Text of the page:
On July 1, 2013, the Court issued a Memorandum Decision and Order denying Defendants' request to dissolve the warrant (Dkt. 76). The Court held that the warrant did in fact contain the necessary language required under 853 U.S.C. § 853(f), and that the seizure warrant was properly issued by Judge Dale. Id. at 8-9. With respect to Defendants' argument that the Government failed to follow the procedures set out in Crozier and Roth, the Court concluded that the government's obtaining a seizure warrant in this case was supported by United States v. Unimex, 991 F.2d 546 (9th Cir. 1993). The Court further concluded that Defendants had failed to make a showing sufficient to trigger a probable cause hearing under Unimex. The Court, however, gave Defendants an opportunity to file "a properly supported motion for return of property, " stating that [i]f the Court finds the allegations contained in the supporting affidavits are sufficient, and factual issues are raised, the Court must and will schedule an evidentiary hearing." Order at 6, Dkt. 76.

On July 16, 2013, the Court enter an order (Dkt. 91) clarifying its July 1 decision. In this July 16 Order, the Court drew a distinction between a hearing contemplated under Unimex and a hearing under Rule 41(g), giving Defendants the option of requesting a probable cause hearing under Unimex or a Rule 41(g) hearing. If Defendants opted to proceed under Unimex, the government would carry the burden of proving probable cause at the hearing; however, to proceed under Unimex, Defendants would have to make a prima facia showing that they needed the seized funds to pay for retained counsel. On the other hand, if Defendants opted for a Rule 41(g) hearing, they would not need to make any showing that they needed the seized funds to pay for counsel before their hearing request was granted, but they would carry the burden of proof at the hearing.

On August 7, 2013, Defendant Doug Swenson filed a "Request for Hearing Under Federal Rule of Criminal Procedure 41(G)" (Dkt. 106), asking for a three-day hearing. Swenson stated in his hearing request that he "anticipates the necessity of a hearing of three days' length. He will call as witnesses Special Agent Keith Tippets, Justice Department attorney Mark Williams and Revenue Agent Rachel Martinen." Rule 41(g) Request for Hearing at 2, Dkt. 106. Swenson also stated that he anticipated calling additional witnesses, who would be identified as soon as practicable. Id.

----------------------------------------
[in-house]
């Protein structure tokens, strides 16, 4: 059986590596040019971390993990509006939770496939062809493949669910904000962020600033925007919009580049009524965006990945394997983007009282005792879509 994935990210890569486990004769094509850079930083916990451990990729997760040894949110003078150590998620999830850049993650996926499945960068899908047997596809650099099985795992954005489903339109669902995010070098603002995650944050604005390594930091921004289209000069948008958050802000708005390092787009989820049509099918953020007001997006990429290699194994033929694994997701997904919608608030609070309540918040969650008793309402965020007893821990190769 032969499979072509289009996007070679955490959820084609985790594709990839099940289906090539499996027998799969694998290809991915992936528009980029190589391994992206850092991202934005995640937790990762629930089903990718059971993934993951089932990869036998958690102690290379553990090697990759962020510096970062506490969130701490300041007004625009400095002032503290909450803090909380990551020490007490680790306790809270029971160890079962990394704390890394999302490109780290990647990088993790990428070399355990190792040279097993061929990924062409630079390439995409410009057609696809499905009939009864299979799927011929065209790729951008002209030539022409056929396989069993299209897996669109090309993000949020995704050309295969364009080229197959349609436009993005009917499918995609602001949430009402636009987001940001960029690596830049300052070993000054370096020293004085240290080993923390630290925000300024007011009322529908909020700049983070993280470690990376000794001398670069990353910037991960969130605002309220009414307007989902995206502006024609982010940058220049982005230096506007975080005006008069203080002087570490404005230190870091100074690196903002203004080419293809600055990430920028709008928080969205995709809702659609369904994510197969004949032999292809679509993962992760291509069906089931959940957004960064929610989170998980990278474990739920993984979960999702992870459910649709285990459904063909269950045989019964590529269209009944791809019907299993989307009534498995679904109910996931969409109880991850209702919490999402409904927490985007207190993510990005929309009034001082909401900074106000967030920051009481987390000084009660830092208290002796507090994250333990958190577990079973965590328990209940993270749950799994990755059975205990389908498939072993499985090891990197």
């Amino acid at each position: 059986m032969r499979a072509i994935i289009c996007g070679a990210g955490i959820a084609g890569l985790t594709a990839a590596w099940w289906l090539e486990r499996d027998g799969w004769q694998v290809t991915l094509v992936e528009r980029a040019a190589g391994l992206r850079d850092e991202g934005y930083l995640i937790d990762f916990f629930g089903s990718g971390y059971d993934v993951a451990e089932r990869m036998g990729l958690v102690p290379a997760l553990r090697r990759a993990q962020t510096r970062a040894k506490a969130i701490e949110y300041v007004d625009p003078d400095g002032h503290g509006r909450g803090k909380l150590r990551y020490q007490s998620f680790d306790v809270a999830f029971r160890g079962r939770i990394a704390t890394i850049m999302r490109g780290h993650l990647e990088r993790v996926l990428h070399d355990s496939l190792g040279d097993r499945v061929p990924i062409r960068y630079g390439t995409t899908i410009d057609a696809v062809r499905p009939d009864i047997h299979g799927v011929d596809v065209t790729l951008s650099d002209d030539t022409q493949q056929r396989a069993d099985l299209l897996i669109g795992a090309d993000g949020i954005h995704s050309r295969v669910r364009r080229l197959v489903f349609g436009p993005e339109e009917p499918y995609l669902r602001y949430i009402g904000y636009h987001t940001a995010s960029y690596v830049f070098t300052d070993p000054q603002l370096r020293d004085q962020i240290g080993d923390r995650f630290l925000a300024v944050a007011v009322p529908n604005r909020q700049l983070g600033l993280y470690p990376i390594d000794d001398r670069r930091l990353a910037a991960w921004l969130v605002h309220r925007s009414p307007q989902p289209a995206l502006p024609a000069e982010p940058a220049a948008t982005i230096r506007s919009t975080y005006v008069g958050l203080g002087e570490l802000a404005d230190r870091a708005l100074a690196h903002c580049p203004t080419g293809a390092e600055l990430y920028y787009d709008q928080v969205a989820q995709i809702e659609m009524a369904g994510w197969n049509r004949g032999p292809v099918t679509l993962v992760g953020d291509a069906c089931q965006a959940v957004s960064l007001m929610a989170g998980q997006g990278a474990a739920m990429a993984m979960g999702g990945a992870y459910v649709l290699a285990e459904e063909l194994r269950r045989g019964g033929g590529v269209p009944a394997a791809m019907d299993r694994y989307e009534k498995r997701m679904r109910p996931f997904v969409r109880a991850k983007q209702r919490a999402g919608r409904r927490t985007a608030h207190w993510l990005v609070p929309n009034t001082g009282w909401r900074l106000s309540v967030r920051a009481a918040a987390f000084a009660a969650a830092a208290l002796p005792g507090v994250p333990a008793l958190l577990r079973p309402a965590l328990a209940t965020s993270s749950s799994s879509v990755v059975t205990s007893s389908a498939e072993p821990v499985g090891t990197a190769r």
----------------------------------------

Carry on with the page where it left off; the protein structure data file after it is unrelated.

With the Court's permission, the government filed a response to Swenson's hearing request. In its response, the government argues that Swenson should not be granted an evidentiary hearing without Swenson's making some preliminary showing to justify Swenson's Rule 41(g) hearing request.

ANALYSIS

Federal Rule of Criminal Procedure 41(g)[1] provides that a person "aggrieved by an unlawful search and seizure of property or by the deprivation of property may move for the property's return." A motion for return of property pursuant to Rule 41(g) may be granted if: (a.) the defendant is entitled to lawful possession of the seized property; (b) the property is not contraband; (c) the property is not subject to forfeiture; and (d) the government no longer needs the property as evidence. United States v. Fitzen, 80 F.3d 387, 388 (9th Cir. 1996). If a motion for return of property is made while a criminal proceeding is pending, the burden is on the movant to show that he is entitled to the property. U.S. v. Van Cauwenberghe, 934 F.2d 1048, 1061 (9th Cir. 1991).

In its prior Order dated July 16, 2013, the Court indicated it would automatically schedule an evidentiary hearing if any defendant opted to proceed under Rule 41(g). Order at 3, Dkt. 91. Upon further reflection, however, the Court has reconsidered its July 16 Order. After examining Rule 41(g)'s requirements in more detail, the Court now concludes that Doug Swenson's request for a Rule 41(g) hearing should be granted only if Swenson makes a preliminary showing, by alleging facts, if proved, that would justify the grant of relief he seeks, i.e., the return of the property seized by the government.